Donor Conception

Reciprocal IVF – What Is It and What are the Phases? By Clinica Tambre

Eloise Edington  |   30 Apr 2021

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As part of Lesbian Visibility Week, we hear from one of our trusted partner fertility clinics, Tambre, in Madrid, Spain – about the ROPA Method (otherwise known as ‘Reciprocal IVF’ in the UK). Clinica Tambre explains what it is, who it is offered to, and what the phases of fertility treatment are with donor sperm.

Words by Clinica Tambre | @clinicatambre

What is The ROPA Method?

The ROPA method (or reception of oocytes from the partner/reciprocal IVF) is an assisted reproduction technique exclusively for female couples, in which both women actively share motherhood. This technique has been legally recognised in Spain since 2007 and it is offered to same-sex female couples.

When / why is it used?

ROPA (or ‘shared motherhood’) enables both women to be actively involved in the fertility / baby-making process. One of the women provides the eggs (she will be the egg donor) and the other is the one who carries the pregnancy (she will be the recipient).

ROPA is performed when lesbian couples want to share motherhood, and the woman who is providing the eggs has a good ovarian reserve (AMH ‘Anti-Müllerian hormone’).

Related Article – Fertility Help: How Do BMI and Age Affect IVF and Fertility?


Phases of Treatment

  1. Ovarian Stimulation (Egg Donor) The woman who donates the eggs will undergo ovarian stimulation in the same way as if she were to undergo conventional in vitro fertilisation (IVF). This begins on the second or third day of the period and an ultrasound scan is performed to confirm that everything is at rest. The administration of hormonal medication is started and ultrasound checks are carried out every 48 hours. The stimulation process lasts from eight to twelve days on average. When the follicles measure around 18 mm, the last IVF injection will be administered, which will trigger ovulation (the ‘trigger shot’). After 36 hours, the ovarian puncture will be performed under sedation.

    2. Preparation of the Endometrium AKA ‘womb lining’ (Recipient) The woman who receives the embryo (Recipient) must prepare her uterus lining in parallel, so that it has the best conditions for implantation. This preparation is usually done with oestrogens (oral/patches) and is done at the same time as her partner undergoes IVF ovarian stimulation. From the moment the eggs are obtained (on the day of the ovarian puncture), progesterone is added (vaginally) to increase the chances of implantation.

    3. Fertilisation and Embryo Culture – The eggs are fertilised with donor sperm. The embryos are then obtained and transferred to the recipient’s uterus. In most cases, an embryo will be transferred at the blastocyst stage (Day 5 of evolution), in order to have the best pregnancy / IVF success rates and to minimise twin gestation. If more good quality embryos are obtained in addition to the one(s) transferred, they can be frozen for future pregnancies, or for another embryo transfer, if the first one doesn’t work.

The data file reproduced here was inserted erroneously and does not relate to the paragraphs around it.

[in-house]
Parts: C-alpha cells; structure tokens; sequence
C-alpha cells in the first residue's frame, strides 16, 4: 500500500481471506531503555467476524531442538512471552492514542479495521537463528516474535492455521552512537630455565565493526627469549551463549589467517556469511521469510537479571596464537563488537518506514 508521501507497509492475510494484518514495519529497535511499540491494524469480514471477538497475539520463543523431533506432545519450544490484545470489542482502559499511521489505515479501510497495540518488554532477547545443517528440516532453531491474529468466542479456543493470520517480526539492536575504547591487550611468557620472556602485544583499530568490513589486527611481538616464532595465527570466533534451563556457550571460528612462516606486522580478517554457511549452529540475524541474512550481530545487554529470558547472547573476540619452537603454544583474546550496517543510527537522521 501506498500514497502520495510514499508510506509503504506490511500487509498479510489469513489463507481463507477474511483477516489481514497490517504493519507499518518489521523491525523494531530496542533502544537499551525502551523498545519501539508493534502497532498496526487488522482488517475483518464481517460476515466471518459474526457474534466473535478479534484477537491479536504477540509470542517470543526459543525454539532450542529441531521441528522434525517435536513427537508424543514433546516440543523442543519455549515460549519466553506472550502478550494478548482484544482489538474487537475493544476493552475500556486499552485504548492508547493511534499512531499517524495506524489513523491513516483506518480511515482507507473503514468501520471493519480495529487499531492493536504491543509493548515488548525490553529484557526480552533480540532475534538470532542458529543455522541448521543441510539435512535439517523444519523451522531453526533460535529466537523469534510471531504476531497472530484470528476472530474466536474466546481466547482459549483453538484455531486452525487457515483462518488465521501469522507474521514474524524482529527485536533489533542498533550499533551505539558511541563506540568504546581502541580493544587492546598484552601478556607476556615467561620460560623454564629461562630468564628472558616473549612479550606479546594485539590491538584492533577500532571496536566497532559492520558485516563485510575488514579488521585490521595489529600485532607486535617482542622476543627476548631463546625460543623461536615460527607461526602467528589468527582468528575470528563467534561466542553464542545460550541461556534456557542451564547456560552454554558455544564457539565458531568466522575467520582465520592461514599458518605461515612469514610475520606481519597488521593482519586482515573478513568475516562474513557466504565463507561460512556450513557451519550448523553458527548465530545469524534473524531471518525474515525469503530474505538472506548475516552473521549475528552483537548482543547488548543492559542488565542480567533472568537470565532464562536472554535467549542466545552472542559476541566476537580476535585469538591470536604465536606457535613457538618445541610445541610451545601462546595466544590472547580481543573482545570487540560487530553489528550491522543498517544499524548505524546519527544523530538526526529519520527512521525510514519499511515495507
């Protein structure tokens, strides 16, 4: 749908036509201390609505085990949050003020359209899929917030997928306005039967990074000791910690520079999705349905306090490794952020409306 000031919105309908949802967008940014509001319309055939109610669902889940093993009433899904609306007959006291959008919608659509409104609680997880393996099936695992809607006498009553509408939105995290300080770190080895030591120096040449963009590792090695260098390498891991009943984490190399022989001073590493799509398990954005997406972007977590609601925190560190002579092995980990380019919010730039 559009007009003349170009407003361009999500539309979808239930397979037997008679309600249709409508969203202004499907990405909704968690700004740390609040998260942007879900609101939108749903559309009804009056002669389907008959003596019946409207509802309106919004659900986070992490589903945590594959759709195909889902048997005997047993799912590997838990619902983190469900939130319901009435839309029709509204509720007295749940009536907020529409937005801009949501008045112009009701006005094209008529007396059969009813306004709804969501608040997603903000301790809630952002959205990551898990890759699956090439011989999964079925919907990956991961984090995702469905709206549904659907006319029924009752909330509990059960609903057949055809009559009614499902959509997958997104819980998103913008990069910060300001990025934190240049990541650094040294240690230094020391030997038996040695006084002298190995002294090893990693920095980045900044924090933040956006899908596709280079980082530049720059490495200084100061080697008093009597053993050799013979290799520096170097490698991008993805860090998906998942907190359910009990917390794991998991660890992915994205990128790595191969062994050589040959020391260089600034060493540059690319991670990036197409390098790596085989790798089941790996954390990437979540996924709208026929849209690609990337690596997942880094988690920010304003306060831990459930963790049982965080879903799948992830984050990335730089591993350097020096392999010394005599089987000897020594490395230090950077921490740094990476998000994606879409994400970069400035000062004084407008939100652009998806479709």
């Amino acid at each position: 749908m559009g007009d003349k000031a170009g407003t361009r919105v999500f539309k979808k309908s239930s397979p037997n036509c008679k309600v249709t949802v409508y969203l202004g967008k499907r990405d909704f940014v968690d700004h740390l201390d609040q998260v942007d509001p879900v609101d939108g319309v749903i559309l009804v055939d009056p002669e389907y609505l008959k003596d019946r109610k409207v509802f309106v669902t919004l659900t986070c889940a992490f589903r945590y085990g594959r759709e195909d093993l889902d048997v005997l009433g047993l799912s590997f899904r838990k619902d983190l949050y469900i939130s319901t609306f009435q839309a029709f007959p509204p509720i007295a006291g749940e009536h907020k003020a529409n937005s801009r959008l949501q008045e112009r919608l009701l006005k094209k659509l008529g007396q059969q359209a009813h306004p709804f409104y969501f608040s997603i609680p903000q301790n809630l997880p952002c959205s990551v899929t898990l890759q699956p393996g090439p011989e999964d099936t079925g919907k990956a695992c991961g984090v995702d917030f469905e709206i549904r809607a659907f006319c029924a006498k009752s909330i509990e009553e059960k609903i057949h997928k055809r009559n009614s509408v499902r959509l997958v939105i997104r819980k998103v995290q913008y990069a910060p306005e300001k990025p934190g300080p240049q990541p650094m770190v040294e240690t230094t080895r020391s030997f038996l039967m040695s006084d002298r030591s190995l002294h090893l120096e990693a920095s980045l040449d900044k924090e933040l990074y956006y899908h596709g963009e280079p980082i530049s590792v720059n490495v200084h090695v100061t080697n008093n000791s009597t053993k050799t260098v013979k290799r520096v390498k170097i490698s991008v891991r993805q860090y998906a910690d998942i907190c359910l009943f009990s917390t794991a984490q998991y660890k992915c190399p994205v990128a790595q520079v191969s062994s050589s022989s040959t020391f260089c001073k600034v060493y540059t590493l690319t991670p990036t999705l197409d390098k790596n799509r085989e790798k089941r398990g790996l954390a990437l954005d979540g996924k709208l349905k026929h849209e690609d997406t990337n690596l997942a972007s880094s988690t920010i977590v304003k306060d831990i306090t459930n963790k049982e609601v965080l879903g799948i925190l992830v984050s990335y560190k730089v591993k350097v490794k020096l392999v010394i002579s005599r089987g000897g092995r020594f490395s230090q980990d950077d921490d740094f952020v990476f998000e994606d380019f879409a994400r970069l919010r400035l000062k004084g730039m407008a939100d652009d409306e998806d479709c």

4. Embryo Transfer (fresh or frozen) The transfer to the Recipient’s uterus is done by means of a cannula, by which the embryos are deposited in the uterus (a simple and painless fertility procedure). This is carried out under ultrasound vision and, after that, the patient will need to rest for 20 minutes in one of our private rooms.

    5. Pregnancy Test A blood pregnancy test (BETA) is carried out ten days after the embryo transfer.

 Related Article – Lesbian IVF Story: Our Big Gay Journey


Fertility Clinic Donor Sperm Selection Process

First Selection Criteria:

  • Aged < 35 years old

  • Minimum Height: 1.70m

  • Maximum BMI: 30

First Visit with the Andrology Team:

  • Anamnesis: no medical conditions, no familial diseases

  • Explanation of the sperm donor process

Interview with the Psychologist:

  • This includes psychological tests

Medical Tests:

  • General Health Research:

    • Complete blood count

    • Blood group + RH

    • Biochemistry

    • G6PDH

    • Serology

  • Andrological Tests:

    • Sperm count

    • Sperm and urine culture

    • PCR for Chlamydia

  • Karyotype + Genetics:

    • Karyotype

    • Cystic fibrosis + other basic recessive mutations

    • Carrier status tests on +300 genes performed

Reciprocal IVF (ROPA) Cost

It is hard to give an exact cost for this fertility treatment, as it depends on the couple’s needs and personalised fertility care plan. It can range between 6,000 to 15,000 euros (between £5,000 and £12,500).

If you’d like more information about why Spain is the most popular destination for fertility treatment / IVF abroad and how it helps many LGBTQ+ women, the team at Clinica Tambre would be happy to answer your questions and help you on your fertility journey.

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